Mr. MPB’s Turn – Finally!
One thing we’ve learned about adoption is that people only every talk to me about it. As in, strangers, family members, friends, acquaintances, work colleagues, basically everyone asks me questions.
No-one ever asked Mr. MPB questions.
Now, I may be biased, but I do think Mr. MPB is pretty approachable and he’s generally a pretty decent guy. So, I really don’t think this is about him.
In fact, I know it’s not about him. When investigating adoption we were told by other families brought together through adoption and our location adoption agency, that people basically only ever ask the mom questions. (The only exception to that is that people will ask the child directly if the child is of a different race from the parents – which I think is a crazy). Anyways, this is been very true in our lives. I’m asked questions all the time. In fact, only once has Mr. MPB even been around when people ask me questions.
Which means no-one has ever asked Mr. MPB an adoption related question, on his own.
But last week, Mr. MPB was working with someone and adoption somehow came up in conversation. Apparently, the other individual praised Mr. MPB for our decision to adopt, and was asking lots of questions about why we chose the USA not Canada. Mr. MPB thought it was very odd as he’s never experienced a conversation like this before. But, what struck him as exceptionally odd was that he was using adoption friendly/appropriate language – birth family, open adoption, closed adoption, placed, etc.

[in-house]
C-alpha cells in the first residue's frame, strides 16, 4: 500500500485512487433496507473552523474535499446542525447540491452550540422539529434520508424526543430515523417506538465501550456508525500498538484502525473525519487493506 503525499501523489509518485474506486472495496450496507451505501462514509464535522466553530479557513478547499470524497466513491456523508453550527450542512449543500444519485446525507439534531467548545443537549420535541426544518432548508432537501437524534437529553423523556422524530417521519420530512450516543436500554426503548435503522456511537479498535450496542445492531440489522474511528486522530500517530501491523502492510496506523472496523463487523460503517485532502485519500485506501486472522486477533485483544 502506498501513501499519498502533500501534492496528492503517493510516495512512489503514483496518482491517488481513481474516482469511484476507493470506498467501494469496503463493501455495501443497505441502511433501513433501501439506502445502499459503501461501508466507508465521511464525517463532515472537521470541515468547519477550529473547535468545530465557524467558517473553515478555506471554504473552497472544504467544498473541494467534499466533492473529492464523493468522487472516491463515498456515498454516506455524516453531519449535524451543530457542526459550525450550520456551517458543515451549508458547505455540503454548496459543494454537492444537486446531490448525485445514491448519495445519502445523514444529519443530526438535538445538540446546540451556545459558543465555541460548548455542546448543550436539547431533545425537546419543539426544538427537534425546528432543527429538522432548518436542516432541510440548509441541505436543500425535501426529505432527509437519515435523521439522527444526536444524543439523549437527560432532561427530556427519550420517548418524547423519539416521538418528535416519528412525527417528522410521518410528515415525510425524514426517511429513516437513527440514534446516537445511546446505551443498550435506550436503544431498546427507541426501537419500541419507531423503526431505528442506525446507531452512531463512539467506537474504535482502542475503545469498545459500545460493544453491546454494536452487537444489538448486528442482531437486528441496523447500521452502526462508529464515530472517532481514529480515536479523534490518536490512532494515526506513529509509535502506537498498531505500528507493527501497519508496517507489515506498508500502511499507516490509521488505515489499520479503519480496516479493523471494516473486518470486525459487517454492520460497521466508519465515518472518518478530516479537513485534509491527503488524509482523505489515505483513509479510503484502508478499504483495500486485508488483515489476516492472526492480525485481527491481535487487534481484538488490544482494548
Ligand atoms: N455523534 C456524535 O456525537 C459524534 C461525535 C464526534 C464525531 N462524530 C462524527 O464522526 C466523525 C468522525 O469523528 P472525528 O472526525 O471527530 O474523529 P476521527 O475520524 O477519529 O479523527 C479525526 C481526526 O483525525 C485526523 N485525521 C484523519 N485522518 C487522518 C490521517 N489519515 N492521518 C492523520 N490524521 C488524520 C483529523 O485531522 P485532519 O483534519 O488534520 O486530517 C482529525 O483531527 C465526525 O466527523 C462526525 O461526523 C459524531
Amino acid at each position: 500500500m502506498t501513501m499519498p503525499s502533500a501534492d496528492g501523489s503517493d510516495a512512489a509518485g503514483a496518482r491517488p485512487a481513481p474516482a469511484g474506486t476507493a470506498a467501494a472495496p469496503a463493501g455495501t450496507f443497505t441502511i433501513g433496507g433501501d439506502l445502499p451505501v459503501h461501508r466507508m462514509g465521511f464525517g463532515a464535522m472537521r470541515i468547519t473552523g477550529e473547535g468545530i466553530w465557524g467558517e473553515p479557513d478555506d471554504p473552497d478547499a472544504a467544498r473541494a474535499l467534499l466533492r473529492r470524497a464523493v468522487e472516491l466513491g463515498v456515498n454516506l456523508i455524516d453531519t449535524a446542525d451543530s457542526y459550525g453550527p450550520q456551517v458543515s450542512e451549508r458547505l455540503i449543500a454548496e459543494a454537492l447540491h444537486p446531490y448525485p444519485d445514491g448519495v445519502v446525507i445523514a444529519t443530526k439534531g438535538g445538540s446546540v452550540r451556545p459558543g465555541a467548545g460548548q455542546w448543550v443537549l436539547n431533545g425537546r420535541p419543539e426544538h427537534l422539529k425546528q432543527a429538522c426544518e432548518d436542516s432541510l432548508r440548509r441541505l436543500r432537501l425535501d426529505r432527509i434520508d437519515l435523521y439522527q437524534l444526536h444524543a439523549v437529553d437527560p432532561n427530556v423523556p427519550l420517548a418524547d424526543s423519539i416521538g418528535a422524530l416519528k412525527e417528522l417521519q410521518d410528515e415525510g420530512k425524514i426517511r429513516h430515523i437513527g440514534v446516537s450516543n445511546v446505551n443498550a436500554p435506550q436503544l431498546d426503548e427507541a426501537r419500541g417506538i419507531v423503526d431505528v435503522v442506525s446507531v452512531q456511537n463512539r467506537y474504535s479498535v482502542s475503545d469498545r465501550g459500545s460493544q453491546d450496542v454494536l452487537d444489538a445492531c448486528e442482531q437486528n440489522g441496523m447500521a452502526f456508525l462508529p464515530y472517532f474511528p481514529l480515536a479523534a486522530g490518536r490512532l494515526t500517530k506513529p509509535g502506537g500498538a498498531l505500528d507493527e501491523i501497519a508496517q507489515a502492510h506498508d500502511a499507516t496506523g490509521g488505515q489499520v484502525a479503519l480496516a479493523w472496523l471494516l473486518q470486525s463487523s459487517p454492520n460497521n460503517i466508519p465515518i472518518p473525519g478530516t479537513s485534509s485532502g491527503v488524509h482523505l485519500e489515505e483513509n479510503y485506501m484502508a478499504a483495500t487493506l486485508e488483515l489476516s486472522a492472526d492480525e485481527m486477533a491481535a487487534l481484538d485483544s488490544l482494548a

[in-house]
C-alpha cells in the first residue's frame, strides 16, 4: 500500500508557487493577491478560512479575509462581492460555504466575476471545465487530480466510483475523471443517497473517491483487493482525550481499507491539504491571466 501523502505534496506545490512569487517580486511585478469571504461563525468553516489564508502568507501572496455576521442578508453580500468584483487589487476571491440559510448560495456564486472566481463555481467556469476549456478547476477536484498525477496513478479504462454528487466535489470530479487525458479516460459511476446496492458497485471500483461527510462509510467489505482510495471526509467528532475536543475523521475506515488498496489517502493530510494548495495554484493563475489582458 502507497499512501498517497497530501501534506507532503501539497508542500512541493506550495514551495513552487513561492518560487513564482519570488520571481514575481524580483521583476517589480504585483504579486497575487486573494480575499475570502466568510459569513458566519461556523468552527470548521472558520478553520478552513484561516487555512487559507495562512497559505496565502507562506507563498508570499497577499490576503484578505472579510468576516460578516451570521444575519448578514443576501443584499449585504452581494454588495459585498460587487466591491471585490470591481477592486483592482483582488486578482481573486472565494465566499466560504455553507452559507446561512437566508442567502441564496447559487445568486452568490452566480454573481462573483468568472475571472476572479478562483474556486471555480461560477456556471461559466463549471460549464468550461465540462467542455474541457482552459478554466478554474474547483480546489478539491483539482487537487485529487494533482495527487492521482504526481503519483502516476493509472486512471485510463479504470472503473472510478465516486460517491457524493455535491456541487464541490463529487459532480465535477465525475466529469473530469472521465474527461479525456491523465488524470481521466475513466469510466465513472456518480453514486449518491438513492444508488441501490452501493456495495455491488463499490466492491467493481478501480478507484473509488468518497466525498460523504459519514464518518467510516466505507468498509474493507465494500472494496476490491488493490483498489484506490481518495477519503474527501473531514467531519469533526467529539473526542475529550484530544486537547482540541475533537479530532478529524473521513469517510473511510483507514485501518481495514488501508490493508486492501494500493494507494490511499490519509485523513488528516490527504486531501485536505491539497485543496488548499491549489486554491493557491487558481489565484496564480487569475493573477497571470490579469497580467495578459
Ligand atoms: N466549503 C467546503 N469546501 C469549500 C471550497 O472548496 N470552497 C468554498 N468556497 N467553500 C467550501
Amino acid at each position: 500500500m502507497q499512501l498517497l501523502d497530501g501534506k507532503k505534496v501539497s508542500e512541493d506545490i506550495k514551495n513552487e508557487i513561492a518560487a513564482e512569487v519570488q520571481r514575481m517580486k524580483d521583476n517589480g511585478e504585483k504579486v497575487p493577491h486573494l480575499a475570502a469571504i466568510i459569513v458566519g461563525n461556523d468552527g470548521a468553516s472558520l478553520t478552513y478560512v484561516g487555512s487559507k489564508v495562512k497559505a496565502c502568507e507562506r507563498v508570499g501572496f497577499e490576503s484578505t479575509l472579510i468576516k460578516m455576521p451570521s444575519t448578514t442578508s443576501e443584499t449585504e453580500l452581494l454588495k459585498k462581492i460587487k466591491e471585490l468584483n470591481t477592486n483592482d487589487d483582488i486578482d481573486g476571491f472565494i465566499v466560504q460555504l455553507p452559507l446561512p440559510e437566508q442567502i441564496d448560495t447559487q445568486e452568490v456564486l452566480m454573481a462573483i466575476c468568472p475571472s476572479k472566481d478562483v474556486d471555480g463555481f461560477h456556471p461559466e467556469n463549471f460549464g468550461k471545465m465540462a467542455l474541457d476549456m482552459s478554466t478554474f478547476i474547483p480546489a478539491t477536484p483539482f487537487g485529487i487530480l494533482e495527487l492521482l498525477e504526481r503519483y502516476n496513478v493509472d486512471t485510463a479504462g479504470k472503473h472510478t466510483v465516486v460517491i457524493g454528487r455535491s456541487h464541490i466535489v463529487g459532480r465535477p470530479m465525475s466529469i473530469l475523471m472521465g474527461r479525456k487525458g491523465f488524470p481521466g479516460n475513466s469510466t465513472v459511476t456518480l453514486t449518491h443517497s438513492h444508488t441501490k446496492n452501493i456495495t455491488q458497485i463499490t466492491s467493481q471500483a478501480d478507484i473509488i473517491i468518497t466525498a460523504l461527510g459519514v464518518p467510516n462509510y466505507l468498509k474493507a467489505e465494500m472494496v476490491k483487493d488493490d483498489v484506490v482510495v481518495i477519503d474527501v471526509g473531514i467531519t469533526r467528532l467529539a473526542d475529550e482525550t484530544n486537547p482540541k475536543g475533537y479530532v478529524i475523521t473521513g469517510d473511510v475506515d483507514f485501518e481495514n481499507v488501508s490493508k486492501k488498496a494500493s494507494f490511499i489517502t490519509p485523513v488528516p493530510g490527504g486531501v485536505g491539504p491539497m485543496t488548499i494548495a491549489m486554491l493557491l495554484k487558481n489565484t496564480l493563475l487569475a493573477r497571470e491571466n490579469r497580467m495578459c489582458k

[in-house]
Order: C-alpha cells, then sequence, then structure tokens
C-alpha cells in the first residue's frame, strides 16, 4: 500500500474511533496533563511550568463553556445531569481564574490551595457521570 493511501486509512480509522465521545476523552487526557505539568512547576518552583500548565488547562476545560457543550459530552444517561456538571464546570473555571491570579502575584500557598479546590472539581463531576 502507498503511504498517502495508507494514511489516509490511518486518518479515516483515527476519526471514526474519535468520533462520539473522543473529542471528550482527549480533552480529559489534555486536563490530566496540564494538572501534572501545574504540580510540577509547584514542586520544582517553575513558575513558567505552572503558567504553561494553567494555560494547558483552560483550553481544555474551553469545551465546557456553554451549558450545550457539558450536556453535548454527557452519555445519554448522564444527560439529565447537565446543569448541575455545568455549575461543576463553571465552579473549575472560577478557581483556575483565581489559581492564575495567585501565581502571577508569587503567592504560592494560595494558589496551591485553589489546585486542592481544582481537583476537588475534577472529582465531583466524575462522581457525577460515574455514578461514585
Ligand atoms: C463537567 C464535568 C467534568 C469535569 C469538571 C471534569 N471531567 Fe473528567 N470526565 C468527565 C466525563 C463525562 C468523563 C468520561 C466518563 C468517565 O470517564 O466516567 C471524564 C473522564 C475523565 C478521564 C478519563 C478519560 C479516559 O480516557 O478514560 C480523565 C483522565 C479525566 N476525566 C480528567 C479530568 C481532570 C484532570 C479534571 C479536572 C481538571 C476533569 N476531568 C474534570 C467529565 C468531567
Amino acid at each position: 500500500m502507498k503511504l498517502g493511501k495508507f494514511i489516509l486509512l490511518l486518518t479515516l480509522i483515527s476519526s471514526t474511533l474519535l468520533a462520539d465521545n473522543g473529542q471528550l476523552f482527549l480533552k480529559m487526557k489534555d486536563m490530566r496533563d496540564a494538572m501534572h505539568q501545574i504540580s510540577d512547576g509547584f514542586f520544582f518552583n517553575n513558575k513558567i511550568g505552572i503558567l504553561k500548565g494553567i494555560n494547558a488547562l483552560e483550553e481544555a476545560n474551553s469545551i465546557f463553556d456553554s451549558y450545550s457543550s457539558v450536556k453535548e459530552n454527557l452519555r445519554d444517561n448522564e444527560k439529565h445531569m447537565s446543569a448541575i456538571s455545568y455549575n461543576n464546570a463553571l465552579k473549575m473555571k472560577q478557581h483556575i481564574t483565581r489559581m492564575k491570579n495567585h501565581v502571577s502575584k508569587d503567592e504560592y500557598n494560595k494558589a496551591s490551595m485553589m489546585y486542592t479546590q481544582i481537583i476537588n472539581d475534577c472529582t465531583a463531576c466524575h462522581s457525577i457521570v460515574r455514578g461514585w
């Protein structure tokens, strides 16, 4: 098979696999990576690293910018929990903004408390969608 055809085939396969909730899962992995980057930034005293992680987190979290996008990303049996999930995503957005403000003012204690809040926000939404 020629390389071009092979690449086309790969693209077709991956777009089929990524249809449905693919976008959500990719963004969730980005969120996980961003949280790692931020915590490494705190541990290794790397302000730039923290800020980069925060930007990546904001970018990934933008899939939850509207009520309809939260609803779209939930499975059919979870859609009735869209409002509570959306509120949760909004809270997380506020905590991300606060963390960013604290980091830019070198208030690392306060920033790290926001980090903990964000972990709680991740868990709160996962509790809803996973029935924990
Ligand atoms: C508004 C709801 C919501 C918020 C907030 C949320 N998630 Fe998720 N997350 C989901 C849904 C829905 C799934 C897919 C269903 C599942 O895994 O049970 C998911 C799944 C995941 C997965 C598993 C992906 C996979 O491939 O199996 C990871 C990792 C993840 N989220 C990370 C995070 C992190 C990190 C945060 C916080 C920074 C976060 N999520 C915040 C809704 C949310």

Evidently, this was so odd, that Mr. MPB asked the individual how they are so knowledgeable about adoption.
It turns out, years and years ago the individual chose to place a child for adoption in a closed adoption before open adoption became more of the norm. To this day, this individual firmly believes it was the right decision for everyone involved and has the upmost respect and appreciation for parents like us. Hence, the individual knows a lot about adoption and was very curious why we left the country considering they know first hand that adoptions do happen locally.
I wasn’t part of the conversation, but I’ll admit, upon Mr. MPB’s retelling of it, I was thrilled that someone finally asked Mr. MPB an adoption related question! (We had been wondering how long it would take for someone to ask him a question about adoption – turns out, it took over 1.5 years). But mostly, for me, I thought it was great that Mr. MPB was able to have a real conversation with someone who understands adoption and can offer a different perspective.
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